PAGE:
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Silk & Serif

Silk & Serif a book blog developed by Debbie. We are dedicated to reviews, the book community and all things "bookish"! The main focus of the blog being Fantasy, Science Fiction, Romance and YA novels.

Currently reading

The Worst of Times: How Life on Earth Survived Eighty Million Years of Extinction
Paul B. Wignall
The Bourbon Kings
J.R. Ward
Smoke on the Water (Sisters of the Craft)
Lori Handeland
Neal Stephenson
Alice Clayton
The Last Archangel
Michael D. Young
The Maze Runner
James Dashner
Melissa Landers
The Emperor of All Maladies: A Biography of Cancer
Siddhartha Mukherjee
Never Cry Wolf : Amazing True Story of Life Among Arctic Wolves
Farley Mowat

The Schwarzschild Radius

The Schwarzschild Radius - Gustavo Florentin Received via Netgalley from Curiosity Quills Press in exchange for an honest review.

Rachel is a young woman whose sister has gone missing. In her relentless search for her sister she finds herself lost in an underworld of sex and death. Someone in this world is abducting, and severely torturing girls who have no one to care if they are missing. Is Rachel's sister one? Can Rachel avoid becoming the next victim?

I want to start off by stating that the book does a fantastic job describing what a Schwarzschild Radius is, and being a physics connoisseur I appreciated that. Unfortunately, I felt the description was a bit late in the game, and missed its chance to be something more awe inspiring. The deep philosophical meaning that the Schwarzschild Radius revelation was supposed to reveal arrived a little but too late. It’s a pity because an early revelation would have set up a deep and moving story with two layers: the mystery and the philosophic.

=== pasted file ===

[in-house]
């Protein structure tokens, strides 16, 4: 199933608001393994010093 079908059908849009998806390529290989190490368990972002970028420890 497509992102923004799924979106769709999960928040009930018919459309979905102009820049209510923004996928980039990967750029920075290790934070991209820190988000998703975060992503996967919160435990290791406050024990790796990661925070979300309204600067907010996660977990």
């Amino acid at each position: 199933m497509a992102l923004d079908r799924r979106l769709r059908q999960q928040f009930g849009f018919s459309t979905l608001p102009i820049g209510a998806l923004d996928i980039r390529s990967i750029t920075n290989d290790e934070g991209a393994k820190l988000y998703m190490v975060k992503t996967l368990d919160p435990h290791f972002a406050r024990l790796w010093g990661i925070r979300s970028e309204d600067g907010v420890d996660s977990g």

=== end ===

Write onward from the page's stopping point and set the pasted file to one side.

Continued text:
The latent revelation of the story’s deeper meaning also did little to offset the strange reality Rachel lives in. She is apparently a teenager, who is somehow in university. She is allowed to work in a strip club without anyone being suspicious and her parents never question her absences. Mostly I just can’t figure out how someone under 18 is already deeply embedded into college, since graduation age is on average 17 - a few months doesn't make a mature, independent adult.
The awkward relationships, sentence structures and unreality of situations became bothersome early on – and continue to ruin the story. I feel the author tried to make the story much more serious and inspirational than their skill levels. If the author spends some time honing their skills, and revisiting this work I feel this would be a fantastic read. The major detail of age should altered as well to make story more believable..
A great story that requires honing before it should be published to a wider market, but has a fantastic base structure. A good read that could be so much more with just a few tweaks of information timing and some work on character interactions.